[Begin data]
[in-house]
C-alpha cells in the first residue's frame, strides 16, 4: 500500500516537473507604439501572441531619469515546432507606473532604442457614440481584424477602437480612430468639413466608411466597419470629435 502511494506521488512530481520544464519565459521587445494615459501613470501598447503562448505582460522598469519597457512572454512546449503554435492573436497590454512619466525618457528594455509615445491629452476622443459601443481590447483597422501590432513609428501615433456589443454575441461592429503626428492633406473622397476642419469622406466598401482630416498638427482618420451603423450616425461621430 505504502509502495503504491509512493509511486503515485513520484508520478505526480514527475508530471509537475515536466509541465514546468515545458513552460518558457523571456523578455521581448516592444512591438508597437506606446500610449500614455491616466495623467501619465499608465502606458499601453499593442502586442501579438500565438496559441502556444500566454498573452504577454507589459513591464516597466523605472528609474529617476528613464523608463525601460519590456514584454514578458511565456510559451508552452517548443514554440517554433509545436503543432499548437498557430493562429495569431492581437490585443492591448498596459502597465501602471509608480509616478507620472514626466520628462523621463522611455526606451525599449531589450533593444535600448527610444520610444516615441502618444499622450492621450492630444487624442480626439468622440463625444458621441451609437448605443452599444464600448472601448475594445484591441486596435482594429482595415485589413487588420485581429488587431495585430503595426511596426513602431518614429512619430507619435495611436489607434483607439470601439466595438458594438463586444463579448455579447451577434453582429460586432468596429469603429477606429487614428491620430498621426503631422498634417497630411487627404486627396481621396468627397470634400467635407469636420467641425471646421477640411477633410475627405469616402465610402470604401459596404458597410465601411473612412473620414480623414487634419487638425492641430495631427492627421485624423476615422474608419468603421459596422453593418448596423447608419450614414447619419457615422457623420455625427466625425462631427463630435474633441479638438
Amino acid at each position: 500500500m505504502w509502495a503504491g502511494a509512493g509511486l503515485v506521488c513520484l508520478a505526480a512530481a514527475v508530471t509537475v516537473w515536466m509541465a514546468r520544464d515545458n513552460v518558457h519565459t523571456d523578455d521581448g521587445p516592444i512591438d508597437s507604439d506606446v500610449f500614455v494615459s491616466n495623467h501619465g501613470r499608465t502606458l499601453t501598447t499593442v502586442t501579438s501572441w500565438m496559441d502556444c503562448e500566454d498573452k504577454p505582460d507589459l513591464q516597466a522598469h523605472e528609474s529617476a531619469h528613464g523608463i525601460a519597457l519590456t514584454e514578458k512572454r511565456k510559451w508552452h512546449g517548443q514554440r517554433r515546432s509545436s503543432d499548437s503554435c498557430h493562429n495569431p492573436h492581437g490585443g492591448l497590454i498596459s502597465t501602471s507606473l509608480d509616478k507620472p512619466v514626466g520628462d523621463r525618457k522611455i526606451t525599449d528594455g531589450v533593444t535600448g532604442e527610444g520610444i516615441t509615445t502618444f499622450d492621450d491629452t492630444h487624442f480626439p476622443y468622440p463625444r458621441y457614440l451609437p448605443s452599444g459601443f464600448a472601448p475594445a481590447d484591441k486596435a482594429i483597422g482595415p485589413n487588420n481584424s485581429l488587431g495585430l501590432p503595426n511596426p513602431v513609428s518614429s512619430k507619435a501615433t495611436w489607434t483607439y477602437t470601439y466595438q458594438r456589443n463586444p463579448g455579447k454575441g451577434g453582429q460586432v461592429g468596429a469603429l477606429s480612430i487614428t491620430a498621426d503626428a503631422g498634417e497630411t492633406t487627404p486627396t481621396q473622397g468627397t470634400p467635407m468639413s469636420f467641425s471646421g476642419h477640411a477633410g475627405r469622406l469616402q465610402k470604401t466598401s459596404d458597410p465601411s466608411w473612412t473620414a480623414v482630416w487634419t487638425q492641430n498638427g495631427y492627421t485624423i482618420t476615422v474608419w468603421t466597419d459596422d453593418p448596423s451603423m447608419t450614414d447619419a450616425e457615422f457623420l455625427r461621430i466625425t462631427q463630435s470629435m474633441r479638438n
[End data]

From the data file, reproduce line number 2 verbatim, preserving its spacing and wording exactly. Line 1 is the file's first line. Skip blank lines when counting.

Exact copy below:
C-alpha cells in the first residue's frame, strides 16, 4: 500500500516537473507604439501572441531619469515546432507606473532604442457614440481584424477602437480612430468639413466608411466597419470629435 502511494506521488512530481520544464519565459521587445494615459501613470501598447503562448505582460522598469519597457512572454512546449503554435492573436497590454512619466525618457528594455509615445491629452476622443459601443481590447483597422501590432513609428501615433456589443454575441461592429503626428492633406473622397476642419469622406466598401482630416498638427482618420451603423450616425461621430 505504502509502495503504491509512493509511486503515485513520484508520478505526480514527475508530471509537475515536466509541465514546468515545458513552460518558457523571456523578455521581448516592444512591438508597437506606446500610449500614455491616466495623467501619465499608465502606458499601453499593442502586442501579438500565438496559441502556444500566454498573452504577454507589459513591464516597466523605472528609474529617476528613464523608463525601460519590456514584454514578458511565456510559451508552452517548443514554440517554433509545436503543432499548437498557430493562429495569431492581437490585443492591448498596459502597465501602471509608480509616478507620472514626466520628462523621463522611455526606451525599449531589450533593444535600448527610444520610444516615441502618444499622450492621450492630444487624442480626439468622440463625444458621441451609437448605443452599444464600448472601448475594445484591441486596435482594429482595415485589413487588420485581429488587431495585430503595426511596426513602431518614429512619430507619435495611436489607434483607439470601439466595438458594438463586444463579448455579447451577434453582429460586432468596429469603429477606429487614428491620430498621426503631422498634417497630411487627404486627396481621396468627397470634400467635407469636420467641425471646421477640411477633410475627405469616402465610402470604401459596404458597410465601411473612412473620414480623414487634419487638425492641430495631427492627421485624423476615422474608419468603421459596422453593418448596423447608419450614414447619419457615422457623420455625427466625425462631427463630435474633441479638438